We create partially observable gridworld environments where the task is for the agent to first obtain the key, then pass through the door to obtain the final reward. The final state is unseen (i.e. the agent cannot pass through the door to reach it) if the agent does not have the key. The agent only knows it has the key if it remembers entering the state with the key, so without infinite memory this task is partially observable. At each time step the agent receives -0.1 reward, 0.5 reward for picking up the key, and a final reward of 1 for passing through the door.

We conduct experiments with three layouts with an increasing number of states (see figures in the supplementary materials). The first layout is a 1-dimensional corridor while the other three are two-dimensional mazes. The minimal memory requirement for solving the environment is given by the shortest path from the key to the final destination.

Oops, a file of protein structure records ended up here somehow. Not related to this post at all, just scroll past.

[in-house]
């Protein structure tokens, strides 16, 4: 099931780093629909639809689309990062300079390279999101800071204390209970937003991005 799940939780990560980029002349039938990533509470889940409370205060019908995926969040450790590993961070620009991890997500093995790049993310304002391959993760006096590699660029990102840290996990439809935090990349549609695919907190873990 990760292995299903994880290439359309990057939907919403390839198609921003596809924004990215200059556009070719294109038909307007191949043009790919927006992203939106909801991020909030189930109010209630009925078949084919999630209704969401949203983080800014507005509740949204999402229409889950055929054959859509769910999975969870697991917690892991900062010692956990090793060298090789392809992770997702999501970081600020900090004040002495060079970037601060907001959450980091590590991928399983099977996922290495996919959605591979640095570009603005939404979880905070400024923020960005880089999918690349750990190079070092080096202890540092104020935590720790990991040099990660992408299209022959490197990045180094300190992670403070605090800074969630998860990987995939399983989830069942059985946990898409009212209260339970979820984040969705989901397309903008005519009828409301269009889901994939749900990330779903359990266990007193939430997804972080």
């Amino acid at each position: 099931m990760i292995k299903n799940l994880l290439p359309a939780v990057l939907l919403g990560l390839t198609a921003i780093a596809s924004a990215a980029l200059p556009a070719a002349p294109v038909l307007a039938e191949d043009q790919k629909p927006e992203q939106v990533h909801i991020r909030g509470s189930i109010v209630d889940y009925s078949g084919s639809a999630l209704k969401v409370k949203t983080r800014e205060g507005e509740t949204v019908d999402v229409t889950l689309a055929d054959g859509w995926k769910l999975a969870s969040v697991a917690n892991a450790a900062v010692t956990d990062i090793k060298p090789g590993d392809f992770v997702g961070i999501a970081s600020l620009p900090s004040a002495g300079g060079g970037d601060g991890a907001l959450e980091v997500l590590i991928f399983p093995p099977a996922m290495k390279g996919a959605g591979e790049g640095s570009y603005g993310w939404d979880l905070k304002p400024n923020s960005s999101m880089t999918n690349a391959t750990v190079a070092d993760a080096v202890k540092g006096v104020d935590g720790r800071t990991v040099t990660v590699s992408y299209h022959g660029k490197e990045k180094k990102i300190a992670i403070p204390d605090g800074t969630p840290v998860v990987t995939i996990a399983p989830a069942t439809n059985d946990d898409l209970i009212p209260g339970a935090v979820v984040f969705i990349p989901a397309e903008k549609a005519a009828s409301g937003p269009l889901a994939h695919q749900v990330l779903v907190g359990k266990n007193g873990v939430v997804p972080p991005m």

We use three types of observation processes for the agent that give different priors to the agent’s behavior but share the same underlying causal states. low-discrete is the discrete observation of the agent’s absolute position in the grid. low-cont is the continuous observation of the agent’s absolute position in the grid. ego-cont is ego-centric continuous observation (up, down, left, right) of the distance from walls in the 4 cardinal directions.

dqnDQN on is able to achieve optimal policy across all 10 random seeds with very low or zero standard deviation, showing the stability of our learned . We expect to perform as well as or better than , as is distilled from and therefore contains the same information. Using only current observation learns using a recurrent DQN (DRQN) [16].